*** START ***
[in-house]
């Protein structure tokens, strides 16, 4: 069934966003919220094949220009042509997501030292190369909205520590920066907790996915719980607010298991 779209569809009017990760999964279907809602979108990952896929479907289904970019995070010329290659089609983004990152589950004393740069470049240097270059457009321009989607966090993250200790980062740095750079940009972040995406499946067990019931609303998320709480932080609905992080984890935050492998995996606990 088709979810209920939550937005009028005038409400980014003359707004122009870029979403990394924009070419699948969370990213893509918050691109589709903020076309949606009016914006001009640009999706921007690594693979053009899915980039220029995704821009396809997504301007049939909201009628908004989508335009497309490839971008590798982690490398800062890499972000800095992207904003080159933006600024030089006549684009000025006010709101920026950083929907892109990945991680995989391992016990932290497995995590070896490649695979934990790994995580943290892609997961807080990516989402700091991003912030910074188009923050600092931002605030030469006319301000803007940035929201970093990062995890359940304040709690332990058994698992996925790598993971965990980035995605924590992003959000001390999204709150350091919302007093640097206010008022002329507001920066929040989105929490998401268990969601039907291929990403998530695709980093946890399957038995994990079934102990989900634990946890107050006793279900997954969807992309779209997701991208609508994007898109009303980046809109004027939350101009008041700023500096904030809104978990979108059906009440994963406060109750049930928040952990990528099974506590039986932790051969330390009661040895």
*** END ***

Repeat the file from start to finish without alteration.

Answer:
[in-house]
């Protein structure tokens, strides 16, 4: 069934966003919220094949220009042509997501030292190369909205520590920066907790996915719980607010298991 779209569809009017990760999964279907809602979108990952896929479907289904970019995070010329290659089609983004990152589950004393740069470049240097270059457009321009989607966090993250200790980062740095750079940009972040995406499946067990019931609303998320709480932080609905992080984890935050492998995996606990 088709979810209920939550937005009028005038409400980014003359707004122009870029979403990394924009070419699948969370990213893509918050691109589709903020076309949606009016914006001009640009999706921007690594693979053009899915980039220029995704821009396809997504301007049939909201009628908004989508335009497309490839971008590798982690490398800062890499972000800095992207904003080159933006600024030089006549684009000025006010709101920026950083929907892109990945991680995989391992016990932290497995995590070896490649695979934990790994995580943290892609997961807080990516989402700091991003912030910074188009923050600092931002605030030469006319301000803007940035929201970093990062995890359940304040709690332990058994698992996925790598993971965990980035995605924590992003959000001390999204709150350091919302007093640097206010008022002329507001920066929040989105929490998401268990969601039907291929990403998530695709980093946890399957038995994990079934102990989900634990946890107050006793279900997954969807992309779209997701991208609508994007898109009303980046809109004027939350101009008041700023500096904030809104978990979108059906009440994963406060109750049930928040952990990528099974506590039986932790051969330390009661040895």